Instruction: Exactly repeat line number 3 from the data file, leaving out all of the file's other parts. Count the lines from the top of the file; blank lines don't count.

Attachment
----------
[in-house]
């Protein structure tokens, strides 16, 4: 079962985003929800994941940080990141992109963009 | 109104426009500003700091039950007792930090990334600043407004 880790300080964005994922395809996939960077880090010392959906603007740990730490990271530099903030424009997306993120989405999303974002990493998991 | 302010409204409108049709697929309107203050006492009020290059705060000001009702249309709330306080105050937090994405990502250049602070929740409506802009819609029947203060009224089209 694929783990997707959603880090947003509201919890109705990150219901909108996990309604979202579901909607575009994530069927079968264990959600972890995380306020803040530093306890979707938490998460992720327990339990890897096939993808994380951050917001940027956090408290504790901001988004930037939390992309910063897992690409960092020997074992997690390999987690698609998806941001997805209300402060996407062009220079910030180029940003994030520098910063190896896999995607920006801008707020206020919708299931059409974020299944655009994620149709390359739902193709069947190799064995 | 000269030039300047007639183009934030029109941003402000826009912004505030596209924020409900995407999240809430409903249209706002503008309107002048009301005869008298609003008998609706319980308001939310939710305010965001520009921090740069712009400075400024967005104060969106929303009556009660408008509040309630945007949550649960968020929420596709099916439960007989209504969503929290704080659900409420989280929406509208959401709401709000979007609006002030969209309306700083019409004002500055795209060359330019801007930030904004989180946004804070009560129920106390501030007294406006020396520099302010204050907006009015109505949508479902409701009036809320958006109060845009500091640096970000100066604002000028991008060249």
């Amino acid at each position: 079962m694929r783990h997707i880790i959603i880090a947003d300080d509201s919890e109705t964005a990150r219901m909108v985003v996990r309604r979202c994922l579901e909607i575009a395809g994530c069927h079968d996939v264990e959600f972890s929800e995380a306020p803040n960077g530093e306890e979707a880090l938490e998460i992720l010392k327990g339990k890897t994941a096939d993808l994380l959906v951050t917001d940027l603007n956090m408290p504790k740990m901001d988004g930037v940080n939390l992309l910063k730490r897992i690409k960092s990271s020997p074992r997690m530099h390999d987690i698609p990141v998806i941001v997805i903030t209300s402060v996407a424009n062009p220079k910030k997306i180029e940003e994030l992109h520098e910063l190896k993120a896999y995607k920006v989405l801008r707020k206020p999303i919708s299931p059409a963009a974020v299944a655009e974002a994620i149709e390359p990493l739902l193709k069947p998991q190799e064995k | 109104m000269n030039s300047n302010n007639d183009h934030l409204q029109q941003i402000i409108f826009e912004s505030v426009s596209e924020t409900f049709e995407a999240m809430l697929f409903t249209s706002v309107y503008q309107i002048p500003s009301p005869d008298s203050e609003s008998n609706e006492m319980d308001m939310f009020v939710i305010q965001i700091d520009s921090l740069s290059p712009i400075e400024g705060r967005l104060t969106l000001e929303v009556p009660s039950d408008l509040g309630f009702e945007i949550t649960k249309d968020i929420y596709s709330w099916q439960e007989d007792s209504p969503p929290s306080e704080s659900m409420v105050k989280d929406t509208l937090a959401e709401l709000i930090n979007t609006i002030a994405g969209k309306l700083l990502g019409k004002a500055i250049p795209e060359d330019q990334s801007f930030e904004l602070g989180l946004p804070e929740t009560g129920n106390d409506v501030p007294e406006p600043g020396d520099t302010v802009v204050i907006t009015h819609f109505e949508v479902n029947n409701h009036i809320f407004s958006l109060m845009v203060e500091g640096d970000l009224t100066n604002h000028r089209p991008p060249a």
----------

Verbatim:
């Amino acid at each position: 079962m694929r783990h997707i880790i959603i880090a947003d300080d509201s919890e109705t964005a990150r219901m909108v985003v996990r309604r979202c994922l579901e909607i575009a395809g994530c069927h079968d996939v264990e959600f972890s929800e995380a306020p803040n960077g530093e306890e979707a880090l938490e998460i992720l010392k327990g339990k890897t994941a096939d993808l994380l959906v951050t917001d940027l603007n956090m408290p504790k740990m901001d988004g930037v940080n939390l992309l910063k730490r897992i690409k960092s990271s020997p074992r997690m530099h390999d987690i698609p990141v998806i941001v997805i903030t209300s402060v996407a424009n062009p220079k910030k997306i180029e940003e994030l992109h520098e910063l190896k993120a896999y995607k920006v989405l801008r707020k206020p999303i919708s299931p059409a963009a974020v299944a655009e974002a994620i149709e390359p990493l739902l193709k069947p998991q190799e064995k | 109104m000269n030039s300047n302010n007639d183009h934030l409204q029109q941003i402000i409108f826009e912004s505030v426009s596209e924020t409900f049709e995407a999240m809430l697929f409903t249209s706002v309107y503008q309107i002048p500003s009301p005869d008298s203050e609003s008998n609706e006492m319980d308001m939310f009020v939710i305010q965001i700091d520009s921090l740069s290059p712009i400075e400024g705060r967005l104060t969106l000001e929303v009556p009660s039950d408008l509040g309630f009702e945007i949550t649960k249309d968020i929420y596709s709330w099916q439960e007989d007792s209504p969503p929290s306080e704080s659900m409420v105050k989280d929406t509208l937090a959401e709401l709000i930090n979007t609006i002030a994405g969209k309306l700083l990502g019409k004002a500055i250049p795209e060359d330019q990334s801007f930030e904004l602070g989180l946004p804070e929740t009560g129920n106390d409506v501030p007294e406006p600043g020396d520099t302010v802009v204050i907006t009015h819609f109505e949508v479902n029947n409701h009036i809320f407004s958006l109060m845009v203060e500091g640096d970000l009224t100066n604002h000028r089209p991008p060249a």